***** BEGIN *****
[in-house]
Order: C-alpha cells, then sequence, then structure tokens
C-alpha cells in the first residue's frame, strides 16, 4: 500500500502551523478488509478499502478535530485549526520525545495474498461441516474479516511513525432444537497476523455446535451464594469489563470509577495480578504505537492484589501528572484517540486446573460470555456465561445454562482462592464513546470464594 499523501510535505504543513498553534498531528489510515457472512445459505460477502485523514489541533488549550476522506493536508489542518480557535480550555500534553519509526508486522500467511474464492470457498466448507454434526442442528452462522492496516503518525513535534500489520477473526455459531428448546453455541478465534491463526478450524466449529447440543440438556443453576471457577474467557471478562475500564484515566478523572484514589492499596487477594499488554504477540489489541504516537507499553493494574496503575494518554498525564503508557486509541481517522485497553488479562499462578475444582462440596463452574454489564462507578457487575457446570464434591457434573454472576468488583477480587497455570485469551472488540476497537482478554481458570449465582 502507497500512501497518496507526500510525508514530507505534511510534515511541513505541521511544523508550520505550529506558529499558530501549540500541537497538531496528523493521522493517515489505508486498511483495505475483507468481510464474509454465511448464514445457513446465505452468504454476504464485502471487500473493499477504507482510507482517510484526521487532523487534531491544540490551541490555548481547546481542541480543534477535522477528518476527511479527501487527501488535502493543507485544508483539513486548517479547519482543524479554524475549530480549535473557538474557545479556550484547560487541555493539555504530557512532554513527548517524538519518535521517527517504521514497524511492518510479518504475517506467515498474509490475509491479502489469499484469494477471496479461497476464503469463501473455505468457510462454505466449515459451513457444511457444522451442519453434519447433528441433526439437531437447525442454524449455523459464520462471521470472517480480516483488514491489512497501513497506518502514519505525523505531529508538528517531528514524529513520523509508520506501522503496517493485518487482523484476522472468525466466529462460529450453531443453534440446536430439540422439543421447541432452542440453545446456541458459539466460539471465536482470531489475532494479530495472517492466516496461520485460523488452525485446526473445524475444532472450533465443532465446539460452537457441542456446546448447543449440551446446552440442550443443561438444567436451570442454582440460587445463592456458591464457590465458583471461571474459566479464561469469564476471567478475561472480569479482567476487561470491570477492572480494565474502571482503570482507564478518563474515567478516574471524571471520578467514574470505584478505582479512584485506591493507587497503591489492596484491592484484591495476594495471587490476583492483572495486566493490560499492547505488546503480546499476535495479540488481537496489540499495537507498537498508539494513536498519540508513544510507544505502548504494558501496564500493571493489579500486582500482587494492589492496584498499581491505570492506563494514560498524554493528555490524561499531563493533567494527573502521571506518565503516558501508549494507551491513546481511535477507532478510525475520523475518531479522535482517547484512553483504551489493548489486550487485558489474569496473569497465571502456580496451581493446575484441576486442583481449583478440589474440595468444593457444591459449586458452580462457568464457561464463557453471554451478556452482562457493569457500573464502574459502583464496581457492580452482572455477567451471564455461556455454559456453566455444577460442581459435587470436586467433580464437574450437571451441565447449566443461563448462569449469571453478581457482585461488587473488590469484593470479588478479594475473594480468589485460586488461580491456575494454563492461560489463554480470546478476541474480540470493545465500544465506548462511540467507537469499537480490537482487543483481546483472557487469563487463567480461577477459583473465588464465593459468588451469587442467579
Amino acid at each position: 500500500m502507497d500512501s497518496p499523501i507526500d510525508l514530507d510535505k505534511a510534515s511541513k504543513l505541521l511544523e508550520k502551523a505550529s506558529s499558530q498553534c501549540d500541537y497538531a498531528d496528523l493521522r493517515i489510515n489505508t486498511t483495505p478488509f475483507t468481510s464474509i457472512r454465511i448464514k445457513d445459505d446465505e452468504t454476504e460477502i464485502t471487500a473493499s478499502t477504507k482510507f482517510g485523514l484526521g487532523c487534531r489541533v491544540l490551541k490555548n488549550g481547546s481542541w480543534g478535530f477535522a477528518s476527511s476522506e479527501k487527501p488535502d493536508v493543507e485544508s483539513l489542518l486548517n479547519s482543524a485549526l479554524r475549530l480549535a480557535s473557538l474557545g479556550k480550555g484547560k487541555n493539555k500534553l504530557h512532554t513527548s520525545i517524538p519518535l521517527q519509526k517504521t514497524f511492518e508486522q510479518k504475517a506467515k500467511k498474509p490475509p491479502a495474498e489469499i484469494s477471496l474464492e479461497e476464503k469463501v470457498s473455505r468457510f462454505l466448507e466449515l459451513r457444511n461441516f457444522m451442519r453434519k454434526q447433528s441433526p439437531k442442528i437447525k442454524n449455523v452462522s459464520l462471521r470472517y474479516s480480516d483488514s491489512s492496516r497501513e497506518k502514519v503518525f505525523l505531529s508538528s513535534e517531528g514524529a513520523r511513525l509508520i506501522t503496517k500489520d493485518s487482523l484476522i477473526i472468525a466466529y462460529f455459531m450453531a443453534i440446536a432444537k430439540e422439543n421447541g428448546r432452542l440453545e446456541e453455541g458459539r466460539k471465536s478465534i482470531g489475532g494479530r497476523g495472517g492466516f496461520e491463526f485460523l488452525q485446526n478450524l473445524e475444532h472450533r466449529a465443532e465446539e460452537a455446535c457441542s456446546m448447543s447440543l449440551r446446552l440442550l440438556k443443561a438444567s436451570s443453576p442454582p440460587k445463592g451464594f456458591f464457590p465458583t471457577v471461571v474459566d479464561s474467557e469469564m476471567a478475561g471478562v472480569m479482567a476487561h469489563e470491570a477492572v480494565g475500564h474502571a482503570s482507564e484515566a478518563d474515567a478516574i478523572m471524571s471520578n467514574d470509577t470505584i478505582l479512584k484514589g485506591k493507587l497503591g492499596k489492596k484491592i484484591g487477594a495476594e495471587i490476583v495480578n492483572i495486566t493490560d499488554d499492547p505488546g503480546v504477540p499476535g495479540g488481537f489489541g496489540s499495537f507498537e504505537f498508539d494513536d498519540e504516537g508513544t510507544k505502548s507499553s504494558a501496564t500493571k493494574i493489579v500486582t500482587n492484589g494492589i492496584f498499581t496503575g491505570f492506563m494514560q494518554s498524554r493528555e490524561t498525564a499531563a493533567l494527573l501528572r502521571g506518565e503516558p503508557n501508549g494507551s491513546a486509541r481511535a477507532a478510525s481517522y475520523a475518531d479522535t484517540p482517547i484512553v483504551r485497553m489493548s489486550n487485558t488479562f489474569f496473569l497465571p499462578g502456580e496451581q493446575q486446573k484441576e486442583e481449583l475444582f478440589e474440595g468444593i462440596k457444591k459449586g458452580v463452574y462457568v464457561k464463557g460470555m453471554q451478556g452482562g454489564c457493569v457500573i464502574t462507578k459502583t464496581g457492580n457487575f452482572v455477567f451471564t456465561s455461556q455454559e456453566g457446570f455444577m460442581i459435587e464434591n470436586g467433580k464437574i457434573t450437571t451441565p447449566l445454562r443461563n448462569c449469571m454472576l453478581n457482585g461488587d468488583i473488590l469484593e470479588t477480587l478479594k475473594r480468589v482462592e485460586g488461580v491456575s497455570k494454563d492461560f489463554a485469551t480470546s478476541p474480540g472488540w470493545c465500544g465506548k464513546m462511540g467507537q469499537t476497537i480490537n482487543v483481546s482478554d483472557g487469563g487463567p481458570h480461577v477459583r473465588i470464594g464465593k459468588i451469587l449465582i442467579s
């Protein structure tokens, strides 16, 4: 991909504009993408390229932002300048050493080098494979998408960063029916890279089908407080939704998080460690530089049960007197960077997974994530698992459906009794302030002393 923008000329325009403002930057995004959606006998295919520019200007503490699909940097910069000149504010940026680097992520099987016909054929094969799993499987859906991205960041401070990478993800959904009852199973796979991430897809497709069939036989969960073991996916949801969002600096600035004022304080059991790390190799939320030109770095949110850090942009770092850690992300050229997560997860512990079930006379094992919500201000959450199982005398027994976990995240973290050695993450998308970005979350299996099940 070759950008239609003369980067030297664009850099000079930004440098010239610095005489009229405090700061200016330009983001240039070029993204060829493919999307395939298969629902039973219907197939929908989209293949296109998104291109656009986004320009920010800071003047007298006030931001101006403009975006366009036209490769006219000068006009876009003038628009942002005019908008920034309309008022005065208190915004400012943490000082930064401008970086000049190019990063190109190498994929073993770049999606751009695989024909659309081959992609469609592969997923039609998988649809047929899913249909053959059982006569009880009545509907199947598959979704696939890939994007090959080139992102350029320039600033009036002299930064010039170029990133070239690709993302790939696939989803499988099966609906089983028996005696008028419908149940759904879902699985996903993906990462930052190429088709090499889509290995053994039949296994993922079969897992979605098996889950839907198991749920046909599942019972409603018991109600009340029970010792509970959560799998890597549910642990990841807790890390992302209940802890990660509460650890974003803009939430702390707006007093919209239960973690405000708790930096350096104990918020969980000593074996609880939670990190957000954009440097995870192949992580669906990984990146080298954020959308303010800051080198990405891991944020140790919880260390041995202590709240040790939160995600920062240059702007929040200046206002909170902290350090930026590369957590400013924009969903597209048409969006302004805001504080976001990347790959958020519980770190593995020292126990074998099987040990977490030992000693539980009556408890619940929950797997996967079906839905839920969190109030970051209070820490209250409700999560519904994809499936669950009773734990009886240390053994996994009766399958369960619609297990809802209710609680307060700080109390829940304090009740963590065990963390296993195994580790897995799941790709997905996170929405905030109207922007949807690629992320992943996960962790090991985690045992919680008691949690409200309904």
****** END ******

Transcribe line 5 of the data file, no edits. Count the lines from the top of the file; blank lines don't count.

């Protein structure tokens, strides 16, 4: 991909504009993408390229932002300048050493080098494979998408960063029916890279089908407080939704998080460690530089049960007197960077997974994530698992459906009794302030002393 923008000329325009403002930057995004959606006998295919520019200007503490699909940097910069000149504010940026680097992520099987016909054929094969799993499987859906991205960041401070990478993800959904009852199973796979991430897809497709069939036989969960073991996916949801969002600096600035004022304080059991790390190799939320030109770095949110850090942009770092850690992300050229997560997860512990079930006379094992919500201000959450199982005398027994976990995240973290050695993450998308970005979350299996099940 070759950008239609003369980067030297664009850099000079930004440098010239610095005489009229405090700061200016330009983001240039070029993204060829493919999307395939298969629902039973219907197939929908989209293949296109998104291109656009986004320009920010800071003047007298006030931001101006403009975006366009036209490769006219000068006009876009003038628009942002005019908008920034309309008022005065208190915004400012943490000082930064401008970086000049190019990063190109190498994929073993770049999606751009695989024909659309081959992609469609592969997923039609998988649809047929899913249909053959059982006569009880009545509907199947598959979704696939890939994007090959080139992102350029320039600033009036002299930064010039170029990133070239690709993302790939696939989803499988099966609906089983028996005696008028419908149940759904879902699985996903993906990462930052190429088709090499889509290995053994039949296994993922079969897992979605098996889950839907198991749920046909599942019972409603018991109600009340029970010792509970959560799998890597549910642990990841807790890390992302209940802890990660509460650890974003803009939430702390707006007093919209239960973690405000708790930096350096104990918020969980000593074996609880939670990190957000954009440097995870192949992580669906990984990146080298954020959308303010800051080198990405891991944020140790919880260390041995202590709240040790939160995600920062240059702007929040200046206002909170902290350090930026590369957590400013924009969903597209048409969006302004805001504080976001990347790959958020519980770190593995020292126990074998099987040990977490030992000693539980009556408890619940929950797997996967079906839905839920969190109030970051209070820490209250409700999560519904994809499936669950009773734990009886240390053994996994009766399958369960619609297990809802209710609680307060700080109390829940304090009740963590065990963390296993195994580790897995799941790709997905996170929405905030109207922007949807690629992320992943996960962790090991985690045992919680008691949690409200309904």